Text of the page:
`star` Maxima and Minima

`star` Local maximum value and local minimum value

`star` Local maximum value and local minimum value

`\color{green} ✍️` Let f be a function defined on an interval `I.`

(a) Then `f` is said to have a maximum value in `I,` if there exists a point `c` in `I` such that

`color{green}{f (c) ≥ f (x)}` , for all x ∈ I.

`=>` The number `f(c)` is called the maximum value of `f` in `I` and the point `c` is called a point of maximum value of `f` in `I.`

(b) `f` is said to have a minimum value in `I,` if there exists a point `c` in `I` such that

`color{green}{f (c) ≤ f (x)}`, for all x ∈ I.

`=>` The number `f(c),` in this case, is called the minimum value of f in `I` and the point `c,` in this case, is called a point of minimum value of f in `I.`

`\color{green} ✍️` (c) `f` is said to have an extreme value in `I` if there exists a point c in `I` such that `f (c)` is either a maximum value or a minimum value of `f` in `I.`

`\color{green} ✍️` The number f (c), in this case, is called an extreme value of f in I and the point c is called an extreme point.

(a) Then `f` is said to have a maximum value in `I,` if there exists a point `c` in `I` such that

`color{green}{f (c) ≥ f (x)}` , for all x ∈ I.

`=>` The number `f(c)` is called the maximum value of `f` in `I` and the point `c` is called a point of maximum value of `f` in `I.`

(b) `f` is said to have a minimum value in `I,` if there exists a point `c` in `I` such that

`color{green}{f (c) ≤ f (x)}`, for all x ∈ I.

`=>` The number `f(c),` in this case, is called the minimum value of f in `I` and the point `c,` in this case, is called a point of minimum value of f in `I.`

`\color{green} ✍️` (c) `f` is said to have an extreme value in `I` if there exists a point c in `I` such that `f (c)` is either a maximum value or a minimum value of `f` in `I.`

`\color{green} ✍️` The number f (c), in this case, is called an extreme value of f in I and the point c is called an extreme point.

Q 3135145962

Find the maximum and the minimum values, if any, of the function `f` given by

`f (x) = x^2, x ∈ R` .

Class 12 Chapter 6 Example 26

`f (x) = x^2, x ∈ R` .

Class 12 Chapter 6 Example 26

From the graph of the given function (Fig 6.10),

we have f (x) = 0 if x = 0. Also

f (x) ≥ 0, for all x ∈ R.

Therefore, the minimum value of f is 0 and the point

of minimum value of f is x = 0. Further, it may be observed

from the graph of the function that f has no maximum

value and hence no point of maximum value of f in R.

Note : If we restrict the domain of f to `[– 2, 1]` only, then `f` will have maximum value `(– 2)^2 = 4` at `x = – 2.`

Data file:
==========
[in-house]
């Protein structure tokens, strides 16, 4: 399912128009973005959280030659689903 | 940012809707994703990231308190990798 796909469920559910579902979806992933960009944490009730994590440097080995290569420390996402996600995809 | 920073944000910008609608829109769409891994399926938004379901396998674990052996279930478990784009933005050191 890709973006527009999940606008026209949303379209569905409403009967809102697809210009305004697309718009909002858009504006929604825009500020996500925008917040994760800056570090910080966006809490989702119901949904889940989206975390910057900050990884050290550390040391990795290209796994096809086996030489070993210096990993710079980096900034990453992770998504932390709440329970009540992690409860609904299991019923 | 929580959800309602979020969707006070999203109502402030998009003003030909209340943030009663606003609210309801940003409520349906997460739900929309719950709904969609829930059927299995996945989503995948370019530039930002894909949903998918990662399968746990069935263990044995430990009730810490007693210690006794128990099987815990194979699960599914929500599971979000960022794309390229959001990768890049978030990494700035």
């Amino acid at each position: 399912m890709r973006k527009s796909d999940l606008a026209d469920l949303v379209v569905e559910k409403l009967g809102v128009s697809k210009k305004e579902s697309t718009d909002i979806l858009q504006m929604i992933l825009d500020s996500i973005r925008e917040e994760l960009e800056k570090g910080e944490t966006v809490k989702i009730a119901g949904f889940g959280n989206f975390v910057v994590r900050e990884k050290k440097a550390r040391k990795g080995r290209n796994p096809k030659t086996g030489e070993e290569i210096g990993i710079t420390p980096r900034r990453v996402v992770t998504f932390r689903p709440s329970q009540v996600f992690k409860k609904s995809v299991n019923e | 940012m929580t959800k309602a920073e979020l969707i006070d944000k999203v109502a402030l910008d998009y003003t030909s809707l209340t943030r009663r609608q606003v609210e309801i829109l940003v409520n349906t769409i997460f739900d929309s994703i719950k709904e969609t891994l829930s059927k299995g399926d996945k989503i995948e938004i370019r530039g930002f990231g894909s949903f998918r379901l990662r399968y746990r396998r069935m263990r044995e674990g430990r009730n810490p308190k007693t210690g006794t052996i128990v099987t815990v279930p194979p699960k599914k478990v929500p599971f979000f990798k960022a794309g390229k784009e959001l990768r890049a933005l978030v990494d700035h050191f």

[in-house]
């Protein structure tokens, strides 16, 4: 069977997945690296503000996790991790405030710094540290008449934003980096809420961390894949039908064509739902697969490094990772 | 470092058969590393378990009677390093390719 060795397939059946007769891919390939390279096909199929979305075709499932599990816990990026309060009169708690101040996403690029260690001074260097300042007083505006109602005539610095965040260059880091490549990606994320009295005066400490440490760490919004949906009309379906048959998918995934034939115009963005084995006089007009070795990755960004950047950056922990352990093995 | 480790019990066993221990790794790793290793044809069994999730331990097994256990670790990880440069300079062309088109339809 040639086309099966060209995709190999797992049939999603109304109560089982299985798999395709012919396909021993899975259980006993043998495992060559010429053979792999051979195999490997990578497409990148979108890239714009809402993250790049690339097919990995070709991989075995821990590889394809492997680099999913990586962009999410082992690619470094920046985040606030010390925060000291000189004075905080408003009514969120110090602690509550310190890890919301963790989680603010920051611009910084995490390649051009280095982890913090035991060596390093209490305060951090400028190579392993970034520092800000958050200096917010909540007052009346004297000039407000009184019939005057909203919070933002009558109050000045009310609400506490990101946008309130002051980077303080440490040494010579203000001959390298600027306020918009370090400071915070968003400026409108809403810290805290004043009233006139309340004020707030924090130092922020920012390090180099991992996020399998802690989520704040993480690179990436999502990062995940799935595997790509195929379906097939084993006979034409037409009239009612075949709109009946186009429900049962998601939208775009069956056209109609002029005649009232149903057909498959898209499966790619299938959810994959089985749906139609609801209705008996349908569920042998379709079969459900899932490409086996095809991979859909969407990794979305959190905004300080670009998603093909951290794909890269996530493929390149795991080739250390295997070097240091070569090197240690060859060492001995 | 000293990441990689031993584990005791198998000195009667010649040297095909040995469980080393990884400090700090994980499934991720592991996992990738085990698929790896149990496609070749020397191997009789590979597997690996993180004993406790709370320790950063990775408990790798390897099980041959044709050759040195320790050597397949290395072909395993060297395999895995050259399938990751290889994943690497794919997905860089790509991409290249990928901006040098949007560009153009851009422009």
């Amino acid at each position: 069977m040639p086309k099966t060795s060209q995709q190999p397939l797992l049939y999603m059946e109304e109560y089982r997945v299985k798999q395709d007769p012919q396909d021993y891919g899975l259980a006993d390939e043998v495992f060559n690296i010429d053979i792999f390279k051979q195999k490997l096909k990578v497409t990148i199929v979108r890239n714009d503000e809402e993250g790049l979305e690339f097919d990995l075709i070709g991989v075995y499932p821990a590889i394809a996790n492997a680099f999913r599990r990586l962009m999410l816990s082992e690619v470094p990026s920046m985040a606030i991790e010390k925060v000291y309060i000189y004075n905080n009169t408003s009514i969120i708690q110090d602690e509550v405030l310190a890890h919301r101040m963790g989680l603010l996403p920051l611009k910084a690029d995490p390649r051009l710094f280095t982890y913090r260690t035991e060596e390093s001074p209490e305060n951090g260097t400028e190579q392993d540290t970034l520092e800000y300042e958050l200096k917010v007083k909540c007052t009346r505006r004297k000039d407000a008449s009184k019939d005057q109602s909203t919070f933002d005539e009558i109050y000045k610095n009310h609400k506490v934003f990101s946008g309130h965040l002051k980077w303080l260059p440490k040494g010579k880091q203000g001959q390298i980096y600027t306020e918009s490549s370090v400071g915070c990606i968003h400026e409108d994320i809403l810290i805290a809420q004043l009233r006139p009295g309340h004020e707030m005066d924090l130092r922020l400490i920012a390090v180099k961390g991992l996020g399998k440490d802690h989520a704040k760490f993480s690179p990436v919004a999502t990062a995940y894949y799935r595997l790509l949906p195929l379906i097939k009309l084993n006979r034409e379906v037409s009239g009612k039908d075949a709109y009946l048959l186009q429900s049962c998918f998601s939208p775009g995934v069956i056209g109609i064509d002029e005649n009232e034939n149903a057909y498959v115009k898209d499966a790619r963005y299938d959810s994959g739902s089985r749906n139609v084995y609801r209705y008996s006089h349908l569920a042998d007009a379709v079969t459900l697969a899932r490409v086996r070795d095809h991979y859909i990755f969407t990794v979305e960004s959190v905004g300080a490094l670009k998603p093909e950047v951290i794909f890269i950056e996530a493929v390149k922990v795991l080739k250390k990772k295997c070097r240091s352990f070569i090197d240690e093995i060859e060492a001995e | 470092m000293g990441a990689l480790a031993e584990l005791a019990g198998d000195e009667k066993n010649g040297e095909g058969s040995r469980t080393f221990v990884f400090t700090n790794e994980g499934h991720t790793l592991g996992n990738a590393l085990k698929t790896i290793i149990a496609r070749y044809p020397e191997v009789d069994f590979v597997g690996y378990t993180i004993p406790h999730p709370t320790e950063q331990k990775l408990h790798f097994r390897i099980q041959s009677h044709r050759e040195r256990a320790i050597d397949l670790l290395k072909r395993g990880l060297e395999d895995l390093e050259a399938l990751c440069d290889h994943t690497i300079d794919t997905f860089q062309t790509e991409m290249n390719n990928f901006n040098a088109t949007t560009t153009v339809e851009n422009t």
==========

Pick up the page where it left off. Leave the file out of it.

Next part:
Q 3165145965

Find the maximum and minimum values

of f , if any, of the function given by f (x) = | x |, x ∈ R.

Class 12 Chapter 6 Example 27

of f , if any, of the function given by f (x) = | x |, x ∈ R.

Class 12 Chapter 6 Example 27

From the graph of the given function

(Fig 6.11) , note that

f (x) ≥ 0, for all x ∈ R and f (x) = 0 if x = 0.

Therefore, the function f has a minimum value 0

and the point of minimum value of f is x = 0. Also, the

graph clearly shows that f has no maximum value in

R and hence no point of maximum value in R.

Note : (i) If we restrict the domain of f to `[– 2, 1]` only, then f will have maximum value `|– 2| = 2.`

(ii) One may note that the function `f` in Example is not differentiable at `x = 0`

Q 3115145969

Find the maximum and the minimum values, if any, of the function

given by

f (x) = x, x ∈ (0, 1).

Class 12 Chapter 6 Example 28

given by

f (x) = x, x ∈ (0, 1).

Class 12 Chapter 6 Example 28

The given function is an increasing (strictly) function in the given interval

(0, 1). From the graph (Fig 6.12) of the function f , it

seems that, it should have the minimum value at a

point closest to 0 on its right and the maximum value

at a point closest to 1 on its left. Are such points

available? Of course, not. It is not possible to locate

such points. In fact, if a point `x_0` is closest to 0, then

we find ` (x_0)/2 < x_0` for all `x_0 ∈ (0,1) ` . Also, if `x_1` is

closest to 1, then ` (x_1 +1)/2 > x_1` for all `x_1 ∈(0,1)` .

Therefore, the given function has neither the maximum value nor the minimum

value in the interval (0,1).

`"Remark:"` The reader may observe that in Example 28, if we include the points 0 and 1 in the domain of `f` , i.e., if we extend the domain of f to `[0,1],` then the function f has minimum value 0 at `x = 0` and maximum value 1 at `x = 1.` Infact, we have the following results (The proof of these results are beyond the scope of the present text)

`=>` By a monotonic function `f` in an interval `I,` we mean that `f` is either increasing in `I` or decreasing in `I.`

`=>color{green}{"Every monotonic function assumes its maximum/minimum value at the"}`